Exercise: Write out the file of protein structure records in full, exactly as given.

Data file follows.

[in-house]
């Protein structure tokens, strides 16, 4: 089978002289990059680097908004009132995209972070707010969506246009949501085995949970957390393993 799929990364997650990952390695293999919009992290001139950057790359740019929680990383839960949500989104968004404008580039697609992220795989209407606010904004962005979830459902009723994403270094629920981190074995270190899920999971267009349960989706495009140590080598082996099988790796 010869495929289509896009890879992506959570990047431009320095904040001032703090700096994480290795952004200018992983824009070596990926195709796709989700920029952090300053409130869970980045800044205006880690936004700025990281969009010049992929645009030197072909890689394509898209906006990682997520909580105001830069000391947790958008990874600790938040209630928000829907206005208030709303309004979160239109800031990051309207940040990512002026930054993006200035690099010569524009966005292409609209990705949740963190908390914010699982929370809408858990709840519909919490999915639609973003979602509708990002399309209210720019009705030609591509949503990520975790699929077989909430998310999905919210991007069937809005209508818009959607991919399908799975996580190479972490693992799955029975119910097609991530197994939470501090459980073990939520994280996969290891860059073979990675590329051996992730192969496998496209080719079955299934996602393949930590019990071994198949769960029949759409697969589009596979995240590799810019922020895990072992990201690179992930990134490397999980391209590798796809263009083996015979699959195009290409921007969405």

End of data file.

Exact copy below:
[in-house]
């Protein structure tokens, strides 16, 4: 089978002289990059680097908004009132995209972070707010969506246009949501085995949970957390393993 799929990364997650990952390695293999919009992290001139950057790359740019929680990383839960949500989104968004404008580039697609992220795989209407606010904004962005979830459902009723994403270094629920981190074995270190899920999971267009349960989706495009140590080598082996099988790796 010869495929289509896009890879992506959570990047431009320095904040001032703090700096994480290795952004200018992983824009070596990926195709796709989700920029952090300053409130869970980045800044205006880690936004700025990281969009010049992929645009030197072909890689394509898209906006990682997520909580105001830069000391947790958008990874600790938040209630928000829907206005208030709303309004979160239109800031990051309207940040990512002026930054993006200035690099010569524009966005292409609209990705949740963190908390914010699982929370809408858990709840519909919490999915639609973003979602509708990002399309209210720019009705030609591509949503990520975790699929077989909430998310999905919210991007069937809005209508818009959607991919399908799975996580190479972490693992799955029975119910097609991530197994939470501090459980073990939520994280996969290891860059073979990675590329051996992730192969496998496209080719079955299934996602393949930590019990071994198949769960029949759409697969589009596979995240590799810019922020895990072992990201690179992930990134490397999980391209590798796809263009083996015979699959195009290409921007969405």